1. Finally, someone understands me! The business casual subject of the post sounds like a gentleman I could get along with. The greatest aspect of a personal sense of style is that it just that, personal. In spite of being branded as the guys around the office, at the bar or in the airport with the colorful socks, the rotating pocket squares, the too tailored pants and the blazer for every temperature (it needs to be at least… 75 degrees to wear THAT one), we persevere! Why? Because if we let it slip for one moment, everything else begins to crumble. Your attitude when you wake up. How you deal with that first too hot coffee sip in the morning. How you work. How you play. How you treat your girlfriend (or girl-friend, in the case of the above commenter – we know who you are…). If you look good, you feel good. Oh yeah… and you never know when a blogger with a Holmesian eye will sit down across the table from you among a stack of aesthetically pleasing, leather bound books. You want to look like you could go pick up one of those books, take a sip of you bourbon on a rock (big cube please), begin reading, and not have anyone think twice about it. Because GODDAMIT, YOU LOOK LIKE A GUY WHO READS LEATHER BOUND BOOKS! You know what I think when I see someone wearing an untucked polo and khakis (and probably white tennis shoes) doing the same thing? TOURIST. Don’t be a tourist. Be a man. Dress correctly.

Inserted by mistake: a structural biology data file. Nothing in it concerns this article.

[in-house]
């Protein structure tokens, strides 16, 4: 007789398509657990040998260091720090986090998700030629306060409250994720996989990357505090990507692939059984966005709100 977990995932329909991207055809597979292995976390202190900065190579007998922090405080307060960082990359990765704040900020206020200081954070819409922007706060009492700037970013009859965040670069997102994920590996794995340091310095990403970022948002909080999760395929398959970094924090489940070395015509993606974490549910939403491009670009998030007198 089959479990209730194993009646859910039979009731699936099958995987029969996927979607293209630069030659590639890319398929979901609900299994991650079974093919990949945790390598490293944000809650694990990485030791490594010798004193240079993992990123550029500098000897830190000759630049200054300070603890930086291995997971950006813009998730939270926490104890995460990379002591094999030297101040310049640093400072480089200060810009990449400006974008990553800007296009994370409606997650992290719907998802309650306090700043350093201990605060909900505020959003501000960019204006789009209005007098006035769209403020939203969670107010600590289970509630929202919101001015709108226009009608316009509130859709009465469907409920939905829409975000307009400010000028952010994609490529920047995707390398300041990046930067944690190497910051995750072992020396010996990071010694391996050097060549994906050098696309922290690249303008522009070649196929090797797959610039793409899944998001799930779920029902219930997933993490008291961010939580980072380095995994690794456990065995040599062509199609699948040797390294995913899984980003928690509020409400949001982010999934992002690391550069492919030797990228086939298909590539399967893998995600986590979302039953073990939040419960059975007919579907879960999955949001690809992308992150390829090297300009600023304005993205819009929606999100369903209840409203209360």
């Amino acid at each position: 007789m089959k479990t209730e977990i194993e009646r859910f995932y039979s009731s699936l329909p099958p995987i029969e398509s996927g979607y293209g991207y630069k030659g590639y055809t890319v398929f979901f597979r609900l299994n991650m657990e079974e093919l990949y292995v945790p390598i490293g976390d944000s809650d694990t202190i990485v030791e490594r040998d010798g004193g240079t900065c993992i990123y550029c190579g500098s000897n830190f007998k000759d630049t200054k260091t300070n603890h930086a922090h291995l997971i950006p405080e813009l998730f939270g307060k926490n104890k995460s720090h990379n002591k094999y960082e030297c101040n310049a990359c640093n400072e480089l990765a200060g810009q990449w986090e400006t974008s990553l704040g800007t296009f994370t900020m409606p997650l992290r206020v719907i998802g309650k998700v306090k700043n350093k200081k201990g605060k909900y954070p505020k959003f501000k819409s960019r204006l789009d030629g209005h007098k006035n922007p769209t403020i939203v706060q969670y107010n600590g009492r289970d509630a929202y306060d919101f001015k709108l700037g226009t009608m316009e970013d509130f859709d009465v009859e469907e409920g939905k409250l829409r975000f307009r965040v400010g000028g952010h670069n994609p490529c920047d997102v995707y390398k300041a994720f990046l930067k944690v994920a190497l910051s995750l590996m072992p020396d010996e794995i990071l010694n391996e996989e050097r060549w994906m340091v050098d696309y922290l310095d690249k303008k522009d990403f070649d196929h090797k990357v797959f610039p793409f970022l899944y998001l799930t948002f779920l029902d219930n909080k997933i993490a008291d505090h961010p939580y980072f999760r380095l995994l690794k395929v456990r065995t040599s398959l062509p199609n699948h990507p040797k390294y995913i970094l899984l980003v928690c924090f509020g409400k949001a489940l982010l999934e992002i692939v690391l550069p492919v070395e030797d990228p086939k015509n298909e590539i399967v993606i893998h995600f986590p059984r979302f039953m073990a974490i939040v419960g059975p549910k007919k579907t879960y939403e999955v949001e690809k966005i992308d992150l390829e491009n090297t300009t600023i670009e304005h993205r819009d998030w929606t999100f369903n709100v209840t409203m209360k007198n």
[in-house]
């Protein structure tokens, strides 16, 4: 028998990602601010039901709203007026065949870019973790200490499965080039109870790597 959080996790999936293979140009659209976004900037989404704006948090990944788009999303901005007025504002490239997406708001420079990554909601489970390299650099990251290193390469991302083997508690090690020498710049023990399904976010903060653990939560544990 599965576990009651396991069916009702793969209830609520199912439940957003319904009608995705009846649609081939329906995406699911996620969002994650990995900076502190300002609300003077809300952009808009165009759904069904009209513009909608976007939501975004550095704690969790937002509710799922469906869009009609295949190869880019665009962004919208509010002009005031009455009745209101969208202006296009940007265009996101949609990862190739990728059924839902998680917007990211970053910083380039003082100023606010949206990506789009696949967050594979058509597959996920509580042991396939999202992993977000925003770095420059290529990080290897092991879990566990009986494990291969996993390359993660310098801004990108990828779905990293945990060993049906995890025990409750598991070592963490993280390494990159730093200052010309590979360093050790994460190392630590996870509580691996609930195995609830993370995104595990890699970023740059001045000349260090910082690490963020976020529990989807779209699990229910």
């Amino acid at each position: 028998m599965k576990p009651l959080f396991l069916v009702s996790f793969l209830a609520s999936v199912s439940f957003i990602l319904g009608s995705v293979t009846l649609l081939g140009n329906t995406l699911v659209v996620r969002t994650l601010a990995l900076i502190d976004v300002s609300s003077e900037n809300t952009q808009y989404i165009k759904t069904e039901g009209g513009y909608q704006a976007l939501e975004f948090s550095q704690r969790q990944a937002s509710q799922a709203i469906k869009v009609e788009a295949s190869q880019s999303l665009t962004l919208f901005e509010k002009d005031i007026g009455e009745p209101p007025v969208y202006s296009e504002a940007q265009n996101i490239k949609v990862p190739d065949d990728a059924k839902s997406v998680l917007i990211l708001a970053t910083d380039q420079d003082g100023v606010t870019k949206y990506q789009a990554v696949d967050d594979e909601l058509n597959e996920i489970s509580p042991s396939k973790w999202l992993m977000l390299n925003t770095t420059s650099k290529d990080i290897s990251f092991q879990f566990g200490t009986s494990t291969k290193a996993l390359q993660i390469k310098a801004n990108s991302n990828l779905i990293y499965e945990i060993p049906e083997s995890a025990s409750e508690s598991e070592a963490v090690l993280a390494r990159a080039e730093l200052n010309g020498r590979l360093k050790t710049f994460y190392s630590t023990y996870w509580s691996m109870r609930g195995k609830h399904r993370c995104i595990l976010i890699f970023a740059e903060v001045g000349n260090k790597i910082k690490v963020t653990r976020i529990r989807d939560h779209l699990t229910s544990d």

Lastly, upon forwarding your post along to the fiancé (which you cannot strategically hyphenate in order to allow for two of them – again, see Anonymous comment) I was immediately asked why I never make her a bramble – “It has all my favorite ingredients”. You know why sweetie? Because I don’t have the ice. As volume 2 of the proposed book of appropriate drinks by occasion, I’d like to establish the laws of proper at home drinkmaking. And chapter 1, page 1 is ice. If you don’t have an ice crusher (I guess a modified Sno-Cone maker of sorts would work) - DON’T SERVE A BRAMBLE. I don’t want my Whiskey with a bunch of cubes, I don’t want my martini with any ice, and I would never, ever serve a bramble (even the homemade, behind close door variety) without the right well crushed ice. So until I get that Sno-Cone maker I always wanted that would fit nicely next to the espresso maker, no Brambles.